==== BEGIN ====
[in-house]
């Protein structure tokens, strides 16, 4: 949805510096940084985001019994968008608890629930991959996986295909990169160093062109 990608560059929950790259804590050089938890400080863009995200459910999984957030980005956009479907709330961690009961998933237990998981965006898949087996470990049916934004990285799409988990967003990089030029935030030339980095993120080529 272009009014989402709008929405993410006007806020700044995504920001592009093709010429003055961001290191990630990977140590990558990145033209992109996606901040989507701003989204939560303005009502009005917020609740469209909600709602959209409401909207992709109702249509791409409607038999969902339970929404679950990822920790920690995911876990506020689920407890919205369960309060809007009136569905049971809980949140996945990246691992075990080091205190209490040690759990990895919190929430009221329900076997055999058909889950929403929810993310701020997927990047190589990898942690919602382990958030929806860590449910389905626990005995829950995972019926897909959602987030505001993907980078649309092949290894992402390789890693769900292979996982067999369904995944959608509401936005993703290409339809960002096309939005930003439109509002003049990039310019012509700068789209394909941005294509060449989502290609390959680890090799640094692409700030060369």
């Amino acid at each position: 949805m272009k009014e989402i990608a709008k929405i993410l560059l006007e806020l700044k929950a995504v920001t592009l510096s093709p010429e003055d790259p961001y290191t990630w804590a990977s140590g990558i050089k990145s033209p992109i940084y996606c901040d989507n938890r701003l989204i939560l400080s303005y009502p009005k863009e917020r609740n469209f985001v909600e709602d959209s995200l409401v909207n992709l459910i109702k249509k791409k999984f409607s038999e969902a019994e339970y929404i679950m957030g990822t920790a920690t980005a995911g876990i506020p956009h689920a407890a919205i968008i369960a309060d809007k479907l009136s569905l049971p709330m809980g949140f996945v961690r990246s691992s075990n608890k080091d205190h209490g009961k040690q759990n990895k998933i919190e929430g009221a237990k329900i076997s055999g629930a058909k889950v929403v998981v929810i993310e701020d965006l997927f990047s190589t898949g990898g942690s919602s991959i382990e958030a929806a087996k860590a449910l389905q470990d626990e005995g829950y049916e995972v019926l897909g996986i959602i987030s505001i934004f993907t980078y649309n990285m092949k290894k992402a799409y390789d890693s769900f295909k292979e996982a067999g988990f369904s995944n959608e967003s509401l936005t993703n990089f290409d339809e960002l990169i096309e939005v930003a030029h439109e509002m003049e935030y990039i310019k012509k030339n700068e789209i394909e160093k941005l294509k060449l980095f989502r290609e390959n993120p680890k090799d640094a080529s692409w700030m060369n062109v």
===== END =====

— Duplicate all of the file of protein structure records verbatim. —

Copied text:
[in-house]
């Protein structure tokens, strides 16, 4: 949805510096940084985001019994968008608890629930991959996986295909990169160093062109 990608560059929950790259804590050089938890400080863009995200459910999984957030980005956009479907709330961690009961998933237990998981965006898949087996470990049916934004990285799409988990967003990089030029935030030339980095993120080529 272009009014989402709008929405993410006007806020700044995504920001592009093709010429003055961001290191990630990977140590990558990145033209992109996606901040989507701003989204939560303005009502009005917020609740469209909600709602959209409401909207992709109702249509791409409607038999969902339970929404679950990822920790920690995911876990506020689920407890919205369960309060809007009136569905049971809980949140996945990246691992075990080091205190209490040690759990990895919190929430009221329900076997055999058909889950929403929810993310701020997927990047190589990898942690919602382990958030929806860590449910389905626990005995829950995972019926897909959602987030505001993907980078649309092949290894992402390789890693769900292979996982067999369904995944959608509401936005993703290409339809960002096309939005930003439109509002003049990039310019012509700068789209394909941005294509060449989502290609390959680890090799640094692409700030060369």
């Amino acid at each position: 949805m272009k009014e989402i990608a709008k929405i993410l560059l006007e806020l700044k929950a995504v920001t592009l510096s093709p010429e003055d790259p961001y290191t990630w804590a990977s140590g990558i050089k990145s033209p992109i940084y996606c901040d989507n938890r701003l989204i939560l400080s303005y009502p009005k863009e917020r609740n469209f985001v909600e709602d959209s995200l409401v909207n992709l459910i109702k249509k791409k999984f409607s038999e969902a019994e339970y929404i679950m957030g990822t920790a920690t980005a995911g876990i506020p956009h689920a407890a919205i968008i369960a309060d809007k479907l009136s569905l049971p709330m809980g949140f996945v961690r990246s691992s075990n608890k080091d205190h209490g009961k040690q759990n990895k998933i919190e929430g009221a237990k329900i076997s055999g629930a058909k889950v929403v998981v929810i993310e701020d965006l997927f990047s190589t898949g990898g942690s919602s991959i382990e958030a929806a087996k860590a449910l389905q470990d626990e005995g829950y049916e995972v019926l897909g996986i959602i987030s505001i934004f993907t980078y649309n990285m092949k290894k992402a799409y390789d890693s769900f295909k292979e996982a067999g988990f369904s995944n959608e967003s509401l936005t993703n990089f290409d339809e960002l990169i096309e939005v930003a030029h439109e509002m003049e935030y990039i310019k012509k030339n700068e789209i394909e160093k941005l294509k060449l980095f989502r290609e390959n993120p680890k090799d640094a080529s692409w700030m060369n062109v």